How to Find Your Guru
By Jenya dasi
The guru question always bothered me. I felt drawn to deeply follow one path, but my skepticism arose around the advice I’d heard about how to identify a guru, that person whom the Vedic scriptures glorify as the “eternal spiritual master.” It always seemed a bit contrived – or to be fair, it was simply too difficult for me to decipher.
How then do I find myself happily situated in a dynamic and empowering spiritual discipleship? It started with me asking a lot of questions from the people I knew who already had established a meaningful spiritual path. The answers I received hailed mostly from the extreme ends of the rationality spectrum though, and required my own synthesis to figure out.
I noticed two distinct approaches to answering the question: “How do I find my guru?”
First, I heard the overly mystical approach from those preaching the doctrine of “just knowing.” A friend of mine tells the following story, which I would not call unusual: “I never saw him but heard a recording of his voice on a radio broadcast giving a lecture in English. As soon as he began speaking, I said to myself, ‘This is the voice of my spiritual master.’” I wholeheartedly believed her, because there really are eureka moments on the spiritual path. I’d experienced my own slap in the face of the subtle body too many times to discount the power of realization in making spiritual decisions. However, my left brain was having none of it. I’d heard so many stories like this and they just don’t hit home. Esoteric descriptions of folks experiencing spiritual union at long last with their eternally merciful spiritual master somehow always left me feeling even further away from choosing my own mentor.
Second, I encountered the overly mechanistic approach – one perfected by India’s IIT grads – which calculates the precise formula for optimizing a connection of souls. It works something like this:
Meet Guru X + hear X speak + listen to X’s lecture recordings for Y months + read X’s literature + meet disciples of X + determine compatibility quotient = Match (bingo!) or no match (plug in new variables and repeat).
This is actually incredible advice. I tried it, and it was a transformative process. But something was still missing; it doesn’t explain the choice.
The mystical approach understands that there is a feeling in the heart that comes from contact with a person’s true guru. This cannot be underestimated. Still, quantifiable measures should be offered to distinguish this feeling from feelings you may have about many other teachers. Also, there should be information available about how to take proactive steps to reach the rapturous moment of identifying your guru. The mechanistic approach makes concrete suggestions that anyone can follow. Yet it still doesn’t get to the heart of the decision itself.
Now here’s my synthesis, my own eureka moment: When I was days away from leaving India guru-less, I was hit with some serendipitous advice from the gentleman who helped arrange my train ticket in Calcutta’s dirty and menacing railway station. His thoughtful remarks struck my heart and resonated in my brain. I had plenty of time to reflect on the young man’s wisdom since I had to spend the night huddled on the station floor awaiting my 19-hour train ride the following evening. “Who’s your guru?” my new friend asked. When I said I was still looking and asked him for his suggestions, he said, “Hm, I guess I would say that your guru is the person from whom you take most of your spiritual inspiration and instruction.” This advice really gets to the heart of the matter in a concrete way. The description of inspiration gives a word to that mystical feeling of “just knowing.” At the same time, the advice of my friend in the train station emphasizes the practical element that one must not only feel inspired, but also receive practical instruction from one’s guru.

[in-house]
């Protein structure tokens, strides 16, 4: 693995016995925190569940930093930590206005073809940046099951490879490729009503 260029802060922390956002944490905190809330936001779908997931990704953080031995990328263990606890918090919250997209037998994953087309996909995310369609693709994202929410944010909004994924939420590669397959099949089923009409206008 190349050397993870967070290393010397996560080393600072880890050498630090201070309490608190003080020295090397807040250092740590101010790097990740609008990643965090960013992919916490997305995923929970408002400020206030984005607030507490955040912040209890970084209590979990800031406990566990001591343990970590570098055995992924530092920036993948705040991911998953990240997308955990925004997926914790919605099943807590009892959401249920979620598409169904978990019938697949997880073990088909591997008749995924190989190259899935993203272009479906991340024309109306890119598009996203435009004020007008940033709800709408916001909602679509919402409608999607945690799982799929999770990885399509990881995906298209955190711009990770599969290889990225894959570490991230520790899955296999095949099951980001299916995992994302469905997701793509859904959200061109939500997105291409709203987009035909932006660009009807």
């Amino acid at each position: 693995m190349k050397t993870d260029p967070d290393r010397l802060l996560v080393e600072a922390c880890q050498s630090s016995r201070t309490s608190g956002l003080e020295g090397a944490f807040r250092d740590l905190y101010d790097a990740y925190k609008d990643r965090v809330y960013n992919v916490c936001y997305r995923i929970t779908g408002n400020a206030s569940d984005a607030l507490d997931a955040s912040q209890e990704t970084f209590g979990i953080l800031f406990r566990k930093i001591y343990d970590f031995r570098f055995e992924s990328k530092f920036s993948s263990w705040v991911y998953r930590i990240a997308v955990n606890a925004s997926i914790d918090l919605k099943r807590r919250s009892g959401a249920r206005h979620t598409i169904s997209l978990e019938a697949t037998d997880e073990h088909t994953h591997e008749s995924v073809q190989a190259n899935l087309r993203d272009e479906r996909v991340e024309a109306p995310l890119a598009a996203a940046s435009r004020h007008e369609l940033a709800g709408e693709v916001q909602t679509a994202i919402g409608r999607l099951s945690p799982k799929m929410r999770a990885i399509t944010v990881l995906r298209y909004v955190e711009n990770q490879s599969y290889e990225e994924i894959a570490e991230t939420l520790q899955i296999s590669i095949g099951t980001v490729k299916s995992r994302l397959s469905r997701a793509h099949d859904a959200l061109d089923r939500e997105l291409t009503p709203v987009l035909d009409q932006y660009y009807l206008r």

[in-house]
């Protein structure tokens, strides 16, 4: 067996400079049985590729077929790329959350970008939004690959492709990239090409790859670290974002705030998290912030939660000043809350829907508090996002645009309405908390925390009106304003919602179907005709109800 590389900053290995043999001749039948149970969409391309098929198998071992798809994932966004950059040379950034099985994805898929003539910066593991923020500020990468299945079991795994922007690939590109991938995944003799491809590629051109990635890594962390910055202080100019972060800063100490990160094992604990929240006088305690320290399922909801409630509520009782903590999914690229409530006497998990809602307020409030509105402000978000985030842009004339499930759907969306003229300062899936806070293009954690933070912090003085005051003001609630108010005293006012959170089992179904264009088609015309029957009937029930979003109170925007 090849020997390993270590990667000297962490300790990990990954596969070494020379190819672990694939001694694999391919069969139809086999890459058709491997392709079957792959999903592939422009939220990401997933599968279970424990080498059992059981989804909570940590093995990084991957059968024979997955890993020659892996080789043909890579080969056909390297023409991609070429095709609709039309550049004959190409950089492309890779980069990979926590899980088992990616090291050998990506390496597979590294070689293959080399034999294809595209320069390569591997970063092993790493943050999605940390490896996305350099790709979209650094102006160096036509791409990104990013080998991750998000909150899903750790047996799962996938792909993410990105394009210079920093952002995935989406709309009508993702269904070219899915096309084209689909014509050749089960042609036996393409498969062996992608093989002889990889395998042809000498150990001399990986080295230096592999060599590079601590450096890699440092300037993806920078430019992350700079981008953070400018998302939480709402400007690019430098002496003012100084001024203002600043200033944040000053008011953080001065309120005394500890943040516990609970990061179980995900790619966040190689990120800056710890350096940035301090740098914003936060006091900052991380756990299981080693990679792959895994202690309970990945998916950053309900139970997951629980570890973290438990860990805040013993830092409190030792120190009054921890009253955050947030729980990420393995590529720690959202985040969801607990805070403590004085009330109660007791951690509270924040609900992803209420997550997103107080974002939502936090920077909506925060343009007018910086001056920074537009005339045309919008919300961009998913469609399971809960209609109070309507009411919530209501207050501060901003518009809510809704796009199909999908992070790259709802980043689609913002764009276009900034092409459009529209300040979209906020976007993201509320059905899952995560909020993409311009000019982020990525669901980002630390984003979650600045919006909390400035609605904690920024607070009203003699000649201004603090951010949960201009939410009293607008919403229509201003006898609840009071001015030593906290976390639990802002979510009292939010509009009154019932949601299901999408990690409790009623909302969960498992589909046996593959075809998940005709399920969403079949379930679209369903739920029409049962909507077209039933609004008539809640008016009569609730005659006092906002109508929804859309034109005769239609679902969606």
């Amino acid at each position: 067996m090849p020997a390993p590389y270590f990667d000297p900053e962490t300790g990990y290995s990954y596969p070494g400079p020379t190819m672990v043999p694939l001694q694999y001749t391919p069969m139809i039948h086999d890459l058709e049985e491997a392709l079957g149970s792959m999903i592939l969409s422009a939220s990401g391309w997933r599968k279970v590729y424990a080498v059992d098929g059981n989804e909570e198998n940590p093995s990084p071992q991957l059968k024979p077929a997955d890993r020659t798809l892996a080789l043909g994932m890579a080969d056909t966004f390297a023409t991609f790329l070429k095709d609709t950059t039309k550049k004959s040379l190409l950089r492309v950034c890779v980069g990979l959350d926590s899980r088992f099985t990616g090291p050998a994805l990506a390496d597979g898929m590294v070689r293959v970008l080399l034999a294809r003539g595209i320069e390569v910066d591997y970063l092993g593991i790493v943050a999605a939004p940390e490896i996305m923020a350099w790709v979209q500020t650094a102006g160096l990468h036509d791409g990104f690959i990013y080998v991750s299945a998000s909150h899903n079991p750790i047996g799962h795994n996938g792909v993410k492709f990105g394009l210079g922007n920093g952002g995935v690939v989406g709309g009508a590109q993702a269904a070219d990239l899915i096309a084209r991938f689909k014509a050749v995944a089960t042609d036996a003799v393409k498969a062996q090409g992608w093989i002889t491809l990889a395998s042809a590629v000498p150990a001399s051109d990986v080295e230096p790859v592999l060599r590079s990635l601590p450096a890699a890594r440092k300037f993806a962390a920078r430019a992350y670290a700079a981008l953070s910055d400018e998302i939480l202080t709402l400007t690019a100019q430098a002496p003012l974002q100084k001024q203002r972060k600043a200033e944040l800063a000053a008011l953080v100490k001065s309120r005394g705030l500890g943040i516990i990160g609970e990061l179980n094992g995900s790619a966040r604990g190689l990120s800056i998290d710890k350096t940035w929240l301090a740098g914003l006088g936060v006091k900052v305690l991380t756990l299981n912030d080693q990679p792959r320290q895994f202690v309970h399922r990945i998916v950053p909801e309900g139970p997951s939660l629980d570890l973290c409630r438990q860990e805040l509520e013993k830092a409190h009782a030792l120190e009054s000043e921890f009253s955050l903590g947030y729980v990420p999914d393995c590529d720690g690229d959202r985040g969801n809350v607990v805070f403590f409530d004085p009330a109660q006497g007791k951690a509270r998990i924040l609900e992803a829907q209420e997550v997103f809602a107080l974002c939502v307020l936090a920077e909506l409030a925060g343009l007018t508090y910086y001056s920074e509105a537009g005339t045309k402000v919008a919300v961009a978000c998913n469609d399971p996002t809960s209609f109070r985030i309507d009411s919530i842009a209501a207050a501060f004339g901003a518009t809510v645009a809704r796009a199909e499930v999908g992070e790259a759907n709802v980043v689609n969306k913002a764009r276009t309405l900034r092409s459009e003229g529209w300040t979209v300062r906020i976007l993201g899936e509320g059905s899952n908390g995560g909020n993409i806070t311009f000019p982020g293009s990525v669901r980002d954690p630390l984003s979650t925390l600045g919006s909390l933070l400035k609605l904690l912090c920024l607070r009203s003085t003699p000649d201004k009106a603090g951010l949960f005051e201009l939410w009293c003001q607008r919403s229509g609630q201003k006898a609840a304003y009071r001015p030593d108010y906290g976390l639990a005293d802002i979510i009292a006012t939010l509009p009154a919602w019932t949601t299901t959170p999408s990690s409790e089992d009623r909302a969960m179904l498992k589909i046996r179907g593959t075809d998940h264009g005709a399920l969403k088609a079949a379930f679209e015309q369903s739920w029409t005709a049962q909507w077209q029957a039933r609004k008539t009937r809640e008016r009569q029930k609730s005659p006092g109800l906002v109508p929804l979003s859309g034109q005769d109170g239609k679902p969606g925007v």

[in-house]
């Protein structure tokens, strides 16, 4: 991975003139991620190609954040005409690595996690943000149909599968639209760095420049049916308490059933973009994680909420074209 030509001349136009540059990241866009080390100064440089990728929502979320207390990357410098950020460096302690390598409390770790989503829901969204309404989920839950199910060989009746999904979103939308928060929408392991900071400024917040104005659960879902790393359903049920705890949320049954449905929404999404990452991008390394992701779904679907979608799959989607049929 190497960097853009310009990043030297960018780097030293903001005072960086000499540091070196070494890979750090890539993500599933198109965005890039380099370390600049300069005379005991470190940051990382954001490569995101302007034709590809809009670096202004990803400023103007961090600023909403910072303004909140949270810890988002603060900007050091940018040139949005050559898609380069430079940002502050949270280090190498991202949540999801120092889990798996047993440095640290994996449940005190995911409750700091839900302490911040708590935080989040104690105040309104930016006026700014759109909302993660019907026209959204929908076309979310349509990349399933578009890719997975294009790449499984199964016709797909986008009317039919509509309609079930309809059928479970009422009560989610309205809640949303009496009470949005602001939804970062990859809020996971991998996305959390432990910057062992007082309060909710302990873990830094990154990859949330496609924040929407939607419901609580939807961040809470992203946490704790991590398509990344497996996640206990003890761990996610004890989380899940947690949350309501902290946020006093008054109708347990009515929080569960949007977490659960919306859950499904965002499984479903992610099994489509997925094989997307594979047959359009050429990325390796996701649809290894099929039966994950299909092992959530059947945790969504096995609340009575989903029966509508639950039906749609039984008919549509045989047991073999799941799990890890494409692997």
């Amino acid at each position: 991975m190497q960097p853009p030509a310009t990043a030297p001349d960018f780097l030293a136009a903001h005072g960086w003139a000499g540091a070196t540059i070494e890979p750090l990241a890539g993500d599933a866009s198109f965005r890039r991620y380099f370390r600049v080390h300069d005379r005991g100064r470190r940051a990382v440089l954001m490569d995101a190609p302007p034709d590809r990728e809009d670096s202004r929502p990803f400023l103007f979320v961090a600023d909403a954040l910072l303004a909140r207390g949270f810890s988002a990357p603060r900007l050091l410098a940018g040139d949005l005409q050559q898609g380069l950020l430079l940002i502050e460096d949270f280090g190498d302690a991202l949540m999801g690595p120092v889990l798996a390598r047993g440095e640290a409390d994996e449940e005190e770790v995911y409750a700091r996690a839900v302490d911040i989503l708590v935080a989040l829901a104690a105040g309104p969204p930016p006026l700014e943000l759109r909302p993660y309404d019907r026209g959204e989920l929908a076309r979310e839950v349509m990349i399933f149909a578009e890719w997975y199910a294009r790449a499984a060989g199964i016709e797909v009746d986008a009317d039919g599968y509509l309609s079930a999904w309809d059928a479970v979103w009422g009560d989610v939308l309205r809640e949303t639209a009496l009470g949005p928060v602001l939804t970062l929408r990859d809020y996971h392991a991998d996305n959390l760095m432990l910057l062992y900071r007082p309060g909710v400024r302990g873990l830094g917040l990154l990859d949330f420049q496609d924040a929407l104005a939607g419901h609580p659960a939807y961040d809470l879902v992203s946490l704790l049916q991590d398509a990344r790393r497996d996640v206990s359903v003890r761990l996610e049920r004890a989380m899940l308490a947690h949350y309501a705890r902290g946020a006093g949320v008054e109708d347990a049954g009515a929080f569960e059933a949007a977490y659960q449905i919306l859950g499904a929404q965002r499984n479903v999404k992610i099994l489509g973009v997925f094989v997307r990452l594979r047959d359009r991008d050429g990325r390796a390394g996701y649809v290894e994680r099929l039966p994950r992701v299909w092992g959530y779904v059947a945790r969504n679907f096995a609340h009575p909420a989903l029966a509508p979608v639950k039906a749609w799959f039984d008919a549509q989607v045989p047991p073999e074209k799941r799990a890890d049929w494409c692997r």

This synthesis of the mystical and mechanistic approach is a balance of the rational with the intuitive. Such balance is the dynamic tension that must be used to guide the way on the spiritual search. Otherwise we risk falling prey to an unhealthy degree of either submission or skepticism. On the road to the absolute, neither blind faith nor blind doubt will do. We have to tread the middle path. We keep our eyes open, but reach out for a helping hand at the same time.
Jenya dasi is a certified yoga instructor and reiki practitioner living in Pittsburgh. She teaches yoga at local universities and keeps busy directing a local non-profit organization that promotes holistic lifestyle education. A dedicated practitioner of the spiritual science of bhakti-yoga, she has traveled the world to study under the tradition’s most exalted teachers and shares her understanding of spiritual life through writing and teaching philosophy.